This is one of the most famous Chinese dramatic works. Known as "China's most popular love comedy," the theme of the drama is an attack on traditional mores, supporting the longing of young people in the old days for freedom of marriage, although it follows the timeworn pattern of a gifted scholar and a beautiful lady falling in love at first sight. This aria was sung by Yingying who appreciated Zhang Sheng’s heart after listening to his music performance, and was determined to hold on to their love even though the mother tried to separate the couple.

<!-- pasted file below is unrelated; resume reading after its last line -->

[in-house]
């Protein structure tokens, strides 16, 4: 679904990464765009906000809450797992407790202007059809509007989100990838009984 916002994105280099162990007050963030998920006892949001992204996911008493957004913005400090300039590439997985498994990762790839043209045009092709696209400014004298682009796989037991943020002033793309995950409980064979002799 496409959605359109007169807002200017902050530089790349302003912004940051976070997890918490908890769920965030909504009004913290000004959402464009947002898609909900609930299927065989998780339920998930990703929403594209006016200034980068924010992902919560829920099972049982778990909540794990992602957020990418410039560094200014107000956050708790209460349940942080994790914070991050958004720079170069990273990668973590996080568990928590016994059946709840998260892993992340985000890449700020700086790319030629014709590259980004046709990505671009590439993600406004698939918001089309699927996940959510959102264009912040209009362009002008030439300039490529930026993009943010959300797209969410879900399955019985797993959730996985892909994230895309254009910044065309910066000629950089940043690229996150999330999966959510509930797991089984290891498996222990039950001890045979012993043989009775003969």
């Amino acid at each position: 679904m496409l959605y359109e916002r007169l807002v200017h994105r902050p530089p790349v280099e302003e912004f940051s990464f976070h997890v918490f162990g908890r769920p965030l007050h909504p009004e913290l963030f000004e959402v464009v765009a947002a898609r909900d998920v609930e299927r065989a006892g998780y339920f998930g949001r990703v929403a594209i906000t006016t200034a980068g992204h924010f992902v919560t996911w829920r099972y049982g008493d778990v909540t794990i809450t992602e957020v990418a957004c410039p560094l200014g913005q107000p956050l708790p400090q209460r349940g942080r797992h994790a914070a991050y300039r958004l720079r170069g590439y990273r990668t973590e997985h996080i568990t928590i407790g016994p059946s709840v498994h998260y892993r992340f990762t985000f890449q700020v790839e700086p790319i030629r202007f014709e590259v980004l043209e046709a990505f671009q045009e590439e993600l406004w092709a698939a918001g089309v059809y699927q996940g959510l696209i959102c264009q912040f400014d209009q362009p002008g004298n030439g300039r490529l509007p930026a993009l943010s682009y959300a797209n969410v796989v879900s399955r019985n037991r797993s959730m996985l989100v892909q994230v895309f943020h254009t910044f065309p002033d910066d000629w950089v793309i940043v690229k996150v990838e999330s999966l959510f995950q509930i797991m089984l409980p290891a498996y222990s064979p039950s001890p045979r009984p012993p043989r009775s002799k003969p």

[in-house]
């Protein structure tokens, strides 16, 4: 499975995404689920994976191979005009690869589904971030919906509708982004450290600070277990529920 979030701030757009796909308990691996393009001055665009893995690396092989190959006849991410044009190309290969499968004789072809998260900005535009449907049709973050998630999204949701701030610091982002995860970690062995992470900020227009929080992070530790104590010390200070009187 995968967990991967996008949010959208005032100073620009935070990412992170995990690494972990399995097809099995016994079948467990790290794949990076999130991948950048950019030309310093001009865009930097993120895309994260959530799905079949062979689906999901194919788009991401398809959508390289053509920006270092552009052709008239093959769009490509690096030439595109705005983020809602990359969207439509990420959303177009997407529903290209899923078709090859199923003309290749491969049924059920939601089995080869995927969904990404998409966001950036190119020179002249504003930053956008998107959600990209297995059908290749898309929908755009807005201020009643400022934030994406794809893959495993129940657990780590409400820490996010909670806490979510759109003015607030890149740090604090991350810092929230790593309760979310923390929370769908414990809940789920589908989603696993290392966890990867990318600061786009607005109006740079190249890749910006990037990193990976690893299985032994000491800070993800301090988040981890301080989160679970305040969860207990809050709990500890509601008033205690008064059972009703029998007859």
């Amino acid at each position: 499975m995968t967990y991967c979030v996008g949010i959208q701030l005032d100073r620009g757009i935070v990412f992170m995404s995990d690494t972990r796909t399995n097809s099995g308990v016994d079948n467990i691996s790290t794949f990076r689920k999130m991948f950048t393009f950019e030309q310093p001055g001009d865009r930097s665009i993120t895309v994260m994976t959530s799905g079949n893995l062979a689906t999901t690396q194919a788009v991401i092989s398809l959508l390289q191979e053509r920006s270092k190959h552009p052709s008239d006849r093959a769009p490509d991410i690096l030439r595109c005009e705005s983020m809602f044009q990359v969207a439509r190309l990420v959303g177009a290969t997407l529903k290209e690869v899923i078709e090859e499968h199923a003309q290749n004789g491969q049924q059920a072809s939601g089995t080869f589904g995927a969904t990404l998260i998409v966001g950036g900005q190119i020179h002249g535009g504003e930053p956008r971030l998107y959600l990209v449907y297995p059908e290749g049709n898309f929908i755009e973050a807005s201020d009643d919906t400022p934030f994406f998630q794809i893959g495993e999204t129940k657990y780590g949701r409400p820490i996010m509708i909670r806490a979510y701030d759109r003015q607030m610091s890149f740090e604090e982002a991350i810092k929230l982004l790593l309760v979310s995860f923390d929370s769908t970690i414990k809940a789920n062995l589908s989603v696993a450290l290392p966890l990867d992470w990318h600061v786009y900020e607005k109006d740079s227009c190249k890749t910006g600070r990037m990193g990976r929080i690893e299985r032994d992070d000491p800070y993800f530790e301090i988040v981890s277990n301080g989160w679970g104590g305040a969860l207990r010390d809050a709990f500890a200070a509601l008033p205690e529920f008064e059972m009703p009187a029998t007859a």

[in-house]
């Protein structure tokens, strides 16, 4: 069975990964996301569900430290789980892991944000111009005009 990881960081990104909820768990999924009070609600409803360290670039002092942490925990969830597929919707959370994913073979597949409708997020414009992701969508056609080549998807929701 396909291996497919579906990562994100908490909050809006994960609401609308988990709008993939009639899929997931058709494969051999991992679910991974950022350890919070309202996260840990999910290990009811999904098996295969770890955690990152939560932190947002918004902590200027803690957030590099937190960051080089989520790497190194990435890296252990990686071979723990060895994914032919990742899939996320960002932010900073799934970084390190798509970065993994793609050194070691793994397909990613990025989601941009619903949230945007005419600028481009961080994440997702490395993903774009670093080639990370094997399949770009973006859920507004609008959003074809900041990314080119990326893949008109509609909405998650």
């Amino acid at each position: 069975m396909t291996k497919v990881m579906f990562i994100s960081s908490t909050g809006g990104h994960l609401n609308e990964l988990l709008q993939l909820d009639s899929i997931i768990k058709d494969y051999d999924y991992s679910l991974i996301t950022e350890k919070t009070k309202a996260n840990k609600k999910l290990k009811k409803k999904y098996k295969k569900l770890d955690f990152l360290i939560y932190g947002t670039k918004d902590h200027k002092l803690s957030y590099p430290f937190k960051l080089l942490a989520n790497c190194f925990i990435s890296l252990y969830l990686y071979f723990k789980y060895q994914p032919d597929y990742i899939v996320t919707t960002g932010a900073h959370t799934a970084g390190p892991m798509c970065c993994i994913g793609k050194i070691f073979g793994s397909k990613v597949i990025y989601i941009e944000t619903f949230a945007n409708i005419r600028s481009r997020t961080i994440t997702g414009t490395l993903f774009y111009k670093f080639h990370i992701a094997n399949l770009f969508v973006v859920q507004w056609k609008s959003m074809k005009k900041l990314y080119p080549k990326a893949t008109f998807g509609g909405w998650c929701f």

The Monkey King is perhaps the only animal that appears on the Beijing Opera stage as a lead character. The origins of the monkey king are obscure but the figure gained widespread recognition in the character of Sun Wukong in the epic Chinese novel, Journey to the West (1590s). The monkey king possesses supernatural powers and a great sense of humor. While the Beijing Opera version of the monkey king is not what any Westerner would think of as opera, it is a highly stylized form, lacking scenery and with combat scenes that are closer to dance than to stunt work. The level of acrobatic skill is incredibly high and the action is full of physical comedy. In this act “Disturbing the Celestial Palace”, the plot itself is simple: the Monkey King disturbs a banquet in the celestial palace because he was annoyed being looked down upon by the supreme emperor.